Coming to America
But by adding any more entry points to a network you're inevitably adding more potential vulnerabilty, correct?
MB: I'm not sure. If it's as secure or more secure than the existing network it doesn't necessarily reduce the security, no.
KE: As far as our system is concerned, again, if you were to break in and get all the data there's nothing stored there. That's surely the best form of security you can have. It's not lock all the doors and windows, it's that there's nothing to steal.
But at the heart of all this is the trust issue that people have with you. They entered into a relationship with their ISP, not Phorm. You accept that concern?
KE: Yes, yes. That's why we're talking to you. The best way to find out whether to trust someone is to talk to them. If people come away from this interview thinking we're these slimy people, then we can't make an impact.
Putting aside the privacy stuff, how well do you think the ISPs have handled this announcement? Our readers have been getting some very confused responses from customer services.
KE: I think you're going to see them handle it very differently when they actually deploy. We've come out with this and it's caused controversy, but if we hadn't said anything, everyone would have said "wooo, secret plot", but the ISPs are the ultimate keeper of the relationship with their customer. They'd be stupid to mishandle that relationship.
When they actually deploy they'll message their customers in many different ways. When it launches the first thing you'll see is a browser window telling you it's switched on.
It'll be automatically switched on then?
KE: The conversation over opt-in/opt-out is blurred by the one about transparency. They want to always be aware about whether something is on or off.
So we're going to do something unprecedented, and you'll never see this anywhere. Which is, as they continue to browse periodically you're going to see in an ad space "Webwise is on" or "Webwise is off", so it's more like a feature. Frankly, it's bad business to have people feel like something is being forced on them. Google stores everything you search, but it never says, "look, by the way we're storing all this and we keep it for a year".
This is not about a bunch of flim-flam artists trying to push something on the public. We couldn't do that. It would be stillborn if we even tried. We're very happy to talk about how everything works and what it means.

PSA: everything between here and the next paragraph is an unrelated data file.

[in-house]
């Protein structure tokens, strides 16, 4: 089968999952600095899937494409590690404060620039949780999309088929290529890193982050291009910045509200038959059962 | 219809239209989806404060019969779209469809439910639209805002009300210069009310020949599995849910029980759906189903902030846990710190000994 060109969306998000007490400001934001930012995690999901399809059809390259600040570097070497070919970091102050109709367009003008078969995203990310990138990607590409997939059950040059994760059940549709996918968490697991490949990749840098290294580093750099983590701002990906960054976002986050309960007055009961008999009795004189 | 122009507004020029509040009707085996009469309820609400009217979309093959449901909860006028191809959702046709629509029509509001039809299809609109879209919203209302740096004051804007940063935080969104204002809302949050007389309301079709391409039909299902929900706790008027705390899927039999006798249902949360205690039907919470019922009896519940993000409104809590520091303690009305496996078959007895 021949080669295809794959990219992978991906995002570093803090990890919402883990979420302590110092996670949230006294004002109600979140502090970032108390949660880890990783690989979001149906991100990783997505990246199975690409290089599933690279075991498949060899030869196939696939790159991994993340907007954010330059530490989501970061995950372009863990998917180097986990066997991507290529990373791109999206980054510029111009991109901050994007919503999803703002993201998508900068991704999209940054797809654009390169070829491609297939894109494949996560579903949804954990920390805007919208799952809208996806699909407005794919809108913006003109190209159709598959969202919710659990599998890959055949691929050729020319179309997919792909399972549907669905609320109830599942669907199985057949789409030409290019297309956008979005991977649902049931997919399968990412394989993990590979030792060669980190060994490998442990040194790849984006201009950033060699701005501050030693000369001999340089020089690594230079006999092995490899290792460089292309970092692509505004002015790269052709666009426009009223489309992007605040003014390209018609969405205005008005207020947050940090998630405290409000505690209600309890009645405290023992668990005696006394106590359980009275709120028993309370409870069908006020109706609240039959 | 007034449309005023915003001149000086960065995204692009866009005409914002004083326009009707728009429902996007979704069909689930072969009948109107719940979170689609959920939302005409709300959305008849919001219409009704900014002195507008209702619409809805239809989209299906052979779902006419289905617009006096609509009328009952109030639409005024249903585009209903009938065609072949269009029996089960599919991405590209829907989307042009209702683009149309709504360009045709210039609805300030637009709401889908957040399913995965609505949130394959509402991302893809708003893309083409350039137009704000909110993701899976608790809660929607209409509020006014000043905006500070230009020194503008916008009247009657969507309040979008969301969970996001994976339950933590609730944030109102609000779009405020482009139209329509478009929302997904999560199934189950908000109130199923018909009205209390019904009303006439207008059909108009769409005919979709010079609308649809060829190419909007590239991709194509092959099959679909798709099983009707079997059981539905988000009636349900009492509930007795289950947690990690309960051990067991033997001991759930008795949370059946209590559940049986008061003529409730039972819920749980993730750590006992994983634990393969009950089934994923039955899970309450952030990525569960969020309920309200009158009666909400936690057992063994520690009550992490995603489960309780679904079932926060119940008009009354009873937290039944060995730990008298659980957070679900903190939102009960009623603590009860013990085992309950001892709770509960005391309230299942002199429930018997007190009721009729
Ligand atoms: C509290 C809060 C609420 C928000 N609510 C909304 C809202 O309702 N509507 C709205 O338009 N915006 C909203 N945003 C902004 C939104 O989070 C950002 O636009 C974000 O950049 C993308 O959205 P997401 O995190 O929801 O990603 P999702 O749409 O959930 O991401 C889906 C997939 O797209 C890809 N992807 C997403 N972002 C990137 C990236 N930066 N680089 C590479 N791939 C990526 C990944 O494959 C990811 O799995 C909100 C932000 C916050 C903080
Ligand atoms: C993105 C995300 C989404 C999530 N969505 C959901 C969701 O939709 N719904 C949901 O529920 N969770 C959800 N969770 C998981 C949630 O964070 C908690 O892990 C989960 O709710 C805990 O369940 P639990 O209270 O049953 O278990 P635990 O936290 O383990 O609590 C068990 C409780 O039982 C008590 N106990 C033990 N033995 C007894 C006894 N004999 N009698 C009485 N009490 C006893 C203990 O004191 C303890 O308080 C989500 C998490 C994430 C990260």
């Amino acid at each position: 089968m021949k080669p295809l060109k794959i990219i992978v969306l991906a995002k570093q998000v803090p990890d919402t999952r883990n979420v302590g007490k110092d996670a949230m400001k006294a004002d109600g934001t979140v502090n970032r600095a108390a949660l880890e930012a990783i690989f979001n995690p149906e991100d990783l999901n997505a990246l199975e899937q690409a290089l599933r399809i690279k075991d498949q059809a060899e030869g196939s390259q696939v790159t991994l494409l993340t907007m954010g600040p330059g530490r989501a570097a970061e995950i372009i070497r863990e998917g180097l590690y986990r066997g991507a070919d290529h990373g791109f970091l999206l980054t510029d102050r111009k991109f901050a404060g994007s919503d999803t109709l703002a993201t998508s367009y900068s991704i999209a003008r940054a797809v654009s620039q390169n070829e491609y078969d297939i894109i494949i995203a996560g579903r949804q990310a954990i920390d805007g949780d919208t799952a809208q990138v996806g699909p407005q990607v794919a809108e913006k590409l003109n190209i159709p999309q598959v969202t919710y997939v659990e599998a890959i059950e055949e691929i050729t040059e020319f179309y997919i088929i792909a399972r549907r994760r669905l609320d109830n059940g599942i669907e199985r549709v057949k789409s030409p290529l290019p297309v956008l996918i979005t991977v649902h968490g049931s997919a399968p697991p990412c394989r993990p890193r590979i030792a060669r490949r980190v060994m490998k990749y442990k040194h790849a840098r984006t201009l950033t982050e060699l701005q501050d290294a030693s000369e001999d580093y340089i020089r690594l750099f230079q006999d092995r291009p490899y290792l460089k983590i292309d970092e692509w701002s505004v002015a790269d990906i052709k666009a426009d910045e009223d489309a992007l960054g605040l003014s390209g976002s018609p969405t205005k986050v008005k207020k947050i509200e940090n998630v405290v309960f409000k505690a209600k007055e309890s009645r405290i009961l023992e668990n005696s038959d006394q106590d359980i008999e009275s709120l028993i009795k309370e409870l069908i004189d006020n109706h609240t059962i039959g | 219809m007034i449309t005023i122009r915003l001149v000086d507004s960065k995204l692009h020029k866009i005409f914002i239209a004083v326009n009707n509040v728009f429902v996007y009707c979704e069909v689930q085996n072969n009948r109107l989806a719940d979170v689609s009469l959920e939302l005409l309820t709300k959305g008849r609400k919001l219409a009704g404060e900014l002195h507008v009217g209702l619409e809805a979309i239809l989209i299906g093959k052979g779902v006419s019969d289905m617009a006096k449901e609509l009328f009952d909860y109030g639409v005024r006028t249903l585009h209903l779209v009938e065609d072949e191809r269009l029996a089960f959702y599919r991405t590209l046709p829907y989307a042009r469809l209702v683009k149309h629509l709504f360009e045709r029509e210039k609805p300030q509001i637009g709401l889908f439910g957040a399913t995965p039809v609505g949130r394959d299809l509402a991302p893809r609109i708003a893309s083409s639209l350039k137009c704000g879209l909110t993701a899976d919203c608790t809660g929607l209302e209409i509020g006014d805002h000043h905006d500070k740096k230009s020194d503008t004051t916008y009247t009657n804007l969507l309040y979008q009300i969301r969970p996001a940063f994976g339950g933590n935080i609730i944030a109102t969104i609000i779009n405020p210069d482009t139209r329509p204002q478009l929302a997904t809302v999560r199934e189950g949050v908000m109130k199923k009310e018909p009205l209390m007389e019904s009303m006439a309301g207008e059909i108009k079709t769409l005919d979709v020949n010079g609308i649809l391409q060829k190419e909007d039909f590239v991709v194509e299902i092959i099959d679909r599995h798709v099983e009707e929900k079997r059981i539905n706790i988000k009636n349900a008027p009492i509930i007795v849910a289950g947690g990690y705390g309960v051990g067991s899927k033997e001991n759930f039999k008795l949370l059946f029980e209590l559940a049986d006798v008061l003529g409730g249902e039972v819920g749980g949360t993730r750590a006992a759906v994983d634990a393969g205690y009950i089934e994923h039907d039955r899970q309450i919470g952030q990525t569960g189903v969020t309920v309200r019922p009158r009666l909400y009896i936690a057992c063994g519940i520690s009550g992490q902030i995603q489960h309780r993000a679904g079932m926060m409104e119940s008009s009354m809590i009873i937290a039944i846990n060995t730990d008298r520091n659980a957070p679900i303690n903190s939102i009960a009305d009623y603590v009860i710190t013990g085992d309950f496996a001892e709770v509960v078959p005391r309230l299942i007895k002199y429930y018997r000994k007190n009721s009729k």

Broadly speaking, do you think the profit squeeze that ISPs are suffering now has created the gap for you? It's interesting that it's the UK market that's first with this.
KE: It's not just the UK market, by the way. It's first but that doesn't mean we haven't been speaking to other ISPs in other countries for a very long time.
And it's a great commercial opportunity for them. It would be ridiculous to suggest this is ISPs setting up a non-profit to reduce the amount of advertising online. That's obviously not what's happening - this is a business. It happens to be something that corresponds to what consumers want, like most good businesses.
Long term, we believe if you're opted-out the experience you're going to get is quite crappy because you're going to get bombarded with ads. Of course, the ISPs benefit too from the additional revenue. That's not evil.
We're speaking to a number of very large ISPs and websites there. We're very optimistic in the US.
So what reaction are you getting in the US at the moment?
KE: Same thing, very positive. We're speaking to a number of very large ISPs and websites there.
But presumably the sensitivities are even greater there because of the ongoing net neutrality row? US ISPs are already under a lot of pressure.
KE: Net neutrality is fascinating. Basically, the websites are at opposite ends of the discussion. What Phorm does is make the ISP the greatest partner a website can have. We think this resolves the tension between websites and ISPs that is the function of net neutrality. It brings both onto the same side.
We're very optimistic in the US. ®
So there you have it, for now. Seems Phorm is here to stay. It has promised to keep talking, and respond to your concerns, so go ahead and post below in the knowledge Kent and co. are at least reading.
It's been noted at Vulture Central and by our commenters that the Phorm story finally blew up yesterday, with stories from The Guardian, The Telegraph, Radio 4, The Evening Standard, and gosh, even the BBC technology website.
The well-deserved exposure the issue now has is thanks to the way you, as discerning Reg readers, have gotten involved over the last two weeks. So bravo.